Shay is recovering from breast cancer and months of chemo. The last thing she’s expecting is a good looking, charming man to come into her world and turn it upside down.
Drew Bennett, an artist getting ready for a big show, needs a place to live and work while his townhouse in Boston is being renovated. He rents an apartment in Shay Morgan’s cliff side house in Maine.
Shay and Drew are instantly attracted to each other, but both of them recognize the timing is wrong. Drew is dealing with a teen-age daughter who was seriously injured in a car accident. Shay is emotionally fragile from her illness and filled with worry her cancer will return.
Can they overcome bad timing to find their way to each other?
These SO REAL fictional characters deal with real life situations that grab one’s attention. How they cope makes a story that touches the heart.
Shay Morgan deals with inner conflict, uncertainty, and a monster called cancer that had attacked her viciously. She’d defeated it, but it was still out there. Silent, lethal, and could attack again at any time. Her emotions are on overload when Drew Bennett, a man she loves almost at once, comes into her life and soon longs to be a forever part of Shay’s life. Working her way through her emotional quagmire, Shay despairs of there ever being a RIGHT time for them to have a relationship.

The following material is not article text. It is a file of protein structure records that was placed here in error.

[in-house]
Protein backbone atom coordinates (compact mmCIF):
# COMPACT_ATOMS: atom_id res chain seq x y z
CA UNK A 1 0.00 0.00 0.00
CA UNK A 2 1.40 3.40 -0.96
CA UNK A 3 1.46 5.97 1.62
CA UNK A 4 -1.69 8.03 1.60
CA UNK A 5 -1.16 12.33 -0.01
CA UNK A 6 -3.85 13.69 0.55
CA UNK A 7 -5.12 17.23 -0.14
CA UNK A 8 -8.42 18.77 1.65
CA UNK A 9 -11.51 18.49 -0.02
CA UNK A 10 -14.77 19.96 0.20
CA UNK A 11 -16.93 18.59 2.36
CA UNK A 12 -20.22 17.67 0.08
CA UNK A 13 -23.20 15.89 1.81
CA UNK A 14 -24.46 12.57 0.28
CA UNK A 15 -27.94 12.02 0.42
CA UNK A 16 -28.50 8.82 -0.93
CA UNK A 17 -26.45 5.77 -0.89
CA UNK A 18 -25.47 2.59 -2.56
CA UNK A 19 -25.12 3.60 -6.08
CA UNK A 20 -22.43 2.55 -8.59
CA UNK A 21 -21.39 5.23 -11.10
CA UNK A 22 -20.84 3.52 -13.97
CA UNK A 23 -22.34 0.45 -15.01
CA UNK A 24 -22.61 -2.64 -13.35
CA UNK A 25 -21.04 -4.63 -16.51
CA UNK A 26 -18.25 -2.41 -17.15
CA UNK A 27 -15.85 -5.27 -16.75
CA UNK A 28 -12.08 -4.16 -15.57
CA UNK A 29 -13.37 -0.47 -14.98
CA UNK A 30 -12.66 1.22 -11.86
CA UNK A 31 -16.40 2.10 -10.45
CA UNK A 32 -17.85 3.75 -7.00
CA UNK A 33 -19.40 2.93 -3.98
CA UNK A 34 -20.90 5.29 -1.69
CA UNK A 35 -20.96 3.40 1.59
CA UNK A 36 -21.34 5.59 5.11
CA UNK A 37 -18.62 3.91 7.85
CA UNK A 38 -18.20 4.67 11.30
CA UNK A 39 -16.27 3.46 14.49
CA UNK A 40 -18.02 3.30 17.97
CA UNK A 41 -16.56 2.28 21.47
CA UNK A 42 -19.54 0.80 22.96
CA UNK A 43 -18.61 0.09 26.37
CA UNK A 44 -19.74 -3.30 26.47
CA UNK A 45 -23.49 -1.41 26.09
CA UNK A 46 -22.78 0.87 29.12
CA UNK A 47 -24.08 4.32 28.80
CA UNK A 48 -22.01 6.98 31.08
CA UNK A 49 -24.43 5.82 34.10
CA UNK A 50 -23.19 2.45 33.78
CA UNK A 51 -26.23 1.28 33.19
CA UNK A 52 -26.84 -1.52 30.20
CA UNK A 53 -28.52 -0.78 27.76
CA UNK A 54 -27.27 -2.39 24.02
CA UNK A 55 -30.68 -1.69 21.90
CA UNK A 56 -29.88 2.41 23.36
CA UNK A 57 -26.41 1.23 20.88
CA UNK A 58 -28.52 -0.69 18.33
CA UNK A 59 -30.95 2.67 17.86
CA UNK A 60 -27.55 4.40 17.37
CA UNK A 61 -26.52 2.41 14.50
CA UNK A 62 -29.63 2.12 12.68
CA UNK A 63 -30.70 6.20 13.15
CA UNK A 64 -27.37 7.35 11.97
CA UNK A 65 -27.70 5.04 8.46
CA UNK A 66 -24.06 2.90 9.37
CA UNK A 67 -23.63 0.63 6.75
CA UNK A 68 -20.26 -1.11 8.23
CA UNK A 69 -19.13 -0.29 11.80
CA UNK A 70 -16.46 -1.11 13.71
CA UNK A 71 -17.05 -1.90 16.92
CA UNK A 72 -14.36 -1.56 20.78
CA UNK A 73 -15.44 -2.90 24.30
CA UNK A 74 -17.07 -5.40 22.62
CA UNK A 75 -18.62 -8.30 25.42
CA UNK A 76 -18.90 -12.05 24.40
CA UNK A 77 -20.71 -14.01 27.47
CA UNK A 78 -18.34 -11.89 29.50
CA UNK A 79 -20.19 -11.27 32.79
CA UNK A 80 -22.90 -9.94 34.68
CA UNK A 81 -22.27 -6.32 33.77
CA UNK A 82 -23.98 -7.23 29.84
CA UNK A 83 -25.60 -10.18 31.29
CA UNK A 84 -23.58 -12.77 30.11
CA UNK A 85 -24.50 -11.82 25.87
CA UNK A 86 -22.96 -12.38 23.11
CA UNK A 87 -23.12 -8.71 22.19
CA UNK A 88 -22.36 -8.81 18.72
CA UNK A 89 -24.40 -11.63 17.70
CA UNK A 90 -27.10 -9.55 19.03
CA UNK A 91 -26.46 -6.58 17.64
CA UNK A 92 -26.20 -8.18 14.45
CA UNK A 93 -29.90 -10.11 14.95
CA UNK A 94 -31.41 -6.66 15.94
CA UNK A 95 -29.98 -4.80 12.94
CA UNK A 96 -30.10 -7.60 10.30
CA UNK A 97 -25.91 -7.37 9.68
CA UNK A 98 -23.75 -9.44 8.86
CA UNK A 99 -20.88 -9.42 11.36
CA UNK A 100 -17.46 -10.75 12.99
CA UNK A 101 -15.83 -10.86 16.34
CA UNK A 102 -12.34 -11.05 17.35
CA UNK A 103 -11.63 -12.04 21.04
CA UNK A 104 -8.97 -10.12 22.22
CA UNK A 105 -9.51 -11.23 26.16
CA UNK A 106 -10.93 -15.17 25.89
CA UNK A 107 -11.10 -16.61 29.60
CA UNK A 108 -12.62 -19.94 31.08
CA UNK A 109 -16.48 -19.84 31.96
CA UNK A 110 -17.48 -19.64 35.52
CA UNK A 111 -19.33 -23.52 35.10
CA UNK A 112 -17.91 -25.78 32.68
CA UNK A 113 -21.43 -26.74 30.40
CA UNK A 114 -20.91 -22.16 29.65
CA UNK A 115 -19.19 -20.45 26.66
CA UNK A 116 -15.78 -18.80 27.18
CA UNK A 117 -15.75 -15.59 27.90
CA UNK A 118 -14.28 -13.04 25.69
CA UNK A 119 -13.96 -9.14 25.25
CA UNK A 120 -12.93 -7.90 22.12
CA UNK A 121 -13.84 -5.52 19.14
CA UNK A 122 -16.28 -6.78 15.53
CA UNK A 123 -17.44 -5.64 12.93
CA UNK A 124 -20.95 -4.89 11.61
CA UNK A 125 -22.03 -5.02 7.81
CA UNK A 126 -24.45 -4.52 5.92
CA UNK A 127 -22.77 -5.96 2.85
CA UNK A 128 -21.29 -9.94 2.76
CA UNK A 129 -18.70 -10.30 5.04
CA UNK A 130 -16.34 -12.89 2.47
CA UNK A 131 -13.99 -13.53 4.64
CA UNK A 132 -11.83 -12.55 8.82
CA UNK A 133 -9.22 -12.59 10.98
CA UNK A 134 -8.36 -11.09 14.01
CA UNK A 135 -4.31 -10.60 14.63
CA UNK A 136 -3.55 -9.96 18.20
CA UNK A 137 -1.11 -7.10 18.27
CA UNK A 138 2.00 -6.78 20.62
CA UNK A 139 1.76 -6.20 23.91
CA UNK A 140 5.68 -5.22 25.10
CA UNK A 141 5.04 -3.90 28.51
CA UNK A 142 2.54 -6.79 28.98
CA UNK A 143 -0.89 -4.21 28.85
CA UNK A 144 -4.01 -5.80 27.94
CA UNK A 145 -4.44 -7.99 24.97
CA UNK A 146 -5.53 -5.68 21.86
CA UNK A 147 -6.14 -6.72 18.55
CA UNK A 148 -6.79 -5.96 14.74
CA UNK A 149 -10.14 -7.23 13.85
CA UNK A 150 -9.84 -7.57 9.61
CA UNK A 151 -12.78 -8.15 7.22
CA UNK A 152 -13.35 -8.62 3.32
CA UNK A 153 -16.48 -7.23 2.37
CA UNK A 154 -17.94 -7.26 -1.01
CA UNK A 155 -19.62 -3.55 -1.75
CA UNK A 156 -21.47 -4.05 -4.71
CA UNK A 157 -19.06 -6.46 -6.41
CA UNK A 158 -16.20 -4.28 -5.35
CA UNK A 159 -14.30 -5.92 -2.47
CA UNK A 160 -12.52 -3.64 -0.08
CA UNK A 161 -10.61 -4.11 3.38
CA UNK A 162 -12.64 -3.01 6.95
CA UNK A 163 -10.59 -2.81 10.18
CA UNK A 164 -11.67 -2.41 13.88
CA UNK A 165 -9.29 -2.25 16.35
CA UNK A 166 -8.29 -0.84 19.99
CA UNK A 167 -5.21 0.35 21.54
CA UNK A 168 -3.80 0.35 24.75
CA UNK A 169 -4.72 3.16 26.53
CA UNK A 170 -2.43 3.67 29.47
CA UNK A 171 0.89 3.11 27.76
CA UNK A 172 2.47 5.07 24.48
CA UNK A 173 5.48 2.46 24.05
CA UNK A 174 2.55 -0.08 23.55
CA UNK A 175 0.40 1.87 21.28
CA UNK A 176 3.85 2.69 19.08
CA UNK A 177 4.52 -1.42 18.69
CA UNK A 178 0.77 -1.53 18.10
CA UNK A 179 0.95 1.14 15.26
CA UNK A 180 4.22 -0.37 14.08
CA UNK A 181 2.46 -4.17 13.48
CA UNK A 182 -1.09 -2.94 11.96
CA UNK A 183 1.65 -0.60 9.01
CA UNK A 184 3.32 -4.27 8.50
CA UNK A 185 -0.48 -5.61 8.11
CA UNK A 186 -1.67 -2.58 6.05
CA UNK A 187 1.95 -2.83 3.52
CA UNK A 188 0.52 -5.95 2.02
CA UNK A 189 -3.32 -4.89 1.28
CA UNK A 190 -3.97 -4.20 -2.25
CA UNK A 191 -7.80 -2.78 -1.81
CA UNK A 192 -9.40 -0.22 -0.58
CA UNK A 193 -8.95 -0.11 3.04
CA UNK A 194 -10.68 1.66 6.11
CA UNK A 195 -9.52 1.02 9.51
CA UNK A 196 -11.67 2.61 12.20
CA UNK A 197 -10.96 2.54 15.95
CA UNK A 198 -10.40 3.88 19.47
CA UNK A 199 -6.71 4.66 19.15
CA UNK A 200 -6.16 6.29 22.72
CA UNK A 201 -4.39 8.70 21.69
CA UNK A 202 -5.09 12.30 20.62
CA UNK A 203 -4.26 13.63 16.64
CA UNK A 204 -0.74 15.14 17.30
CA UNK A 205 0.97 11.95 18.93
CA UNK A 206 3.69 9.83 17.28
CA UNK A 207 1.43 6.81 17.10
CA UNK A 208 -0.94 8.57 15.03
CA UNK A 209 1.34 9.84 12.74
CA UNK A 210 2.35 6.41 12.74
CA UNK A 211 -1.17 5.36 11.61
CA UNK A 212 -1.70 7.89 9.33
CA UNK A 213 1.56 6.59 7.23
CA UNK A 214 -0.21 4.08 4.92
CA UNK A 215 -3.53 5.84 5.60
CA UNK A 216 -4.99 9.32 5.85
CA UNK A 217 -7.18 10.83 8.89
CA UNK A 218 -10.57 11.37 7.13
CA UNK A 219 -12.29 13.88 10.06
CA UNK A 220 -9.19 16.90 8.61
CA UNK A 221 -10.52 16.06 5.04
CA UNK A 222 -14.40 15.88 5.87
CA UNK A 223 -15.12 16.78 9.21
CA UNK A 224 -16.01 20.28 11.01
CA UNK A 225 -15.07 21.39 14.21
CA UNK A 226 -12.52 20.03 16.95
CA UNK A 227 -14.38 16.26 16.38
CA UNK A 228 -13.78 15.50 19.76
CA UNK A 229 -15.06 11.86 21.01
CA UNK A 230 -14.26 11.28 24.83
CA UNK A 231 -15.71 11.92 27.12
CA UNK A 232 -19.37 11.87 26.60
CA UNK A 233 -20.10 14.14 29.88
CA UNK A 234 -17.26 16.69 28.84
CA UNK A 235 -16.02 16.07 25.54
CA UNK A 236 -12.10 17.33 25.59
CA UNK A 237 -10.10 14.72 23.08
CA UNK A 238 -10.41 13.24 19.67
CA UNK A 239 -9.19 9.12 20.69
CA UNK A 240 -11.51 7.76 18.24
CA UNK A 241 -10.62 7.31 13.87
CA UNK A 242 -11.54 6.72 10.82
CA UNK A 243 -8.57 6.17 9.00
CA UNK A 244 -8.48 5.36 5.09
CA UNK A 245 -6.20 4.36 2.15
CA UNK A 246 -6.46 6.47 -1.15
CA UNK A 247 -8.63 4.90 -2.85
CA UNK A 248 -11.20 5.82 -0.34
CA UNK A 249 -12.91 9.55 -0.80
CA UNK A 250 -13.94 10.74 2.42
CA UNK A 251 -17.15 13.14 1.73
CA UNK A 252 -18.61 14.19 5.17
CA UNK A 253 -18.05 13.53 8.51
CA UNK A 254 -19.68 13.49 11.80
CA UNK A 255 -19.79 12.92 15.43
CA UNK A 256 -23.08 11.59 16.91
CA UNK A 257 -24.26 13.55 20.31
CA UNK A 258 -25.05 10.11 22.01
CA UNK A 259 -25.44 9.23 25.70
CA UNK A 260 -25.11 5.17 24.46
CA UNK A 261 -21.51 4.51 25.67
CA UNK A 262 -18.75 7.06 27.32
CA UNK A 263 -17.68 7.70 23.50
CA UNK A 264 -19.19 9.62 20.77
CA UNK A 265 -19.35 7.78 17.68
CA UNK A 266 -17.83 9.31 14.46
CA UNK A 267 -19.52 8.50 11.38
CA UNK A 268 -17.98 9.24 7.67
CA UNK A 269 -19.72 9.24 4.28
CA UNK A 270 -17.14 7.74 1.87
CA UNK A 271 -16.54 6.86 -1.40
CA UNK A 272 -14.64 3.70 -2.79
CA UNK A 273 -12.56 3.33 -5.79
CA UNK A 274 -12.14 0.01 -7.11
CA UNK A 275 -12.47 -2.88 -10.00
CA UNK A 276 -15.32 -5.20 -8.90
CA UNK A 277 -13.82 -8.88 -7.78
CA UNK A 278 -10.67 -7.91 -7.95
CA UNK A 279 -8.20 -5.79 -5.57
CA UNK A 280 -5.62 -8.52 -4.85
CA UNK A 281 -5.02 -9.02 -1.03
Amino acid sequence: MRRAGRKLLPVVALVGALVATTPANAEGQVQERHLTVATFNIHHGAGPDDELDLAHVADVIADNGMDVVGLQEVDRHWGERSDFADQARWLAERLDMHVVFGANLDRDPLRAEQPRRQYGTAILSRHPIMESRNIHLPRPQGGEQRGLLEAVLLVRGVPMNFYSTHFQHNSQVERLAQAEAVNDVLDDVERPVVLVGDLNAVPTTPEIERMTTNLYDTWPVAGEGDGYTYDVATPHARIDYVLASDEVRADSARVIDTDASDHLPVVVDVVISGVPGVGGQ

Drew Bennett fights his own battles and feelings of guilt. His patience is a beautiful golden thread woven through the tapestry of this story.
While the primary theme is Shay and Drew’s, a sub-theme is about Drew’s daughter Patti and her struggles and inner turmoil as she recuperates from an accident that killed her mother. The physical struggle is not easy, but the psychological struggle is incredibly hard. The reader’s heart aches for her.
Woven into the story is the amazing “Belle Harbor Mafia” Shay’s unfailing, true friends, and the Yo-Yo email support group that Shay belongs to, all of whom have had cancer.
A pithy part of the story is the pragmatic, sensible sayings of Shay’s deceased mother. They impact Shay’s thoughts and actions. Some give her hope and courage and others pretty much tell her to put on her big girl panties, “screw her courage to the sticking point” and claim what she so desperately wants while she can. Carol Owen’s writing flows smoothly as it deals with, not up-roaring conflicts, but with the inner conflicts that almost cripple at times and threaten to deprive the characters of their joy for life.
Heartfelt is a great title for this very human story.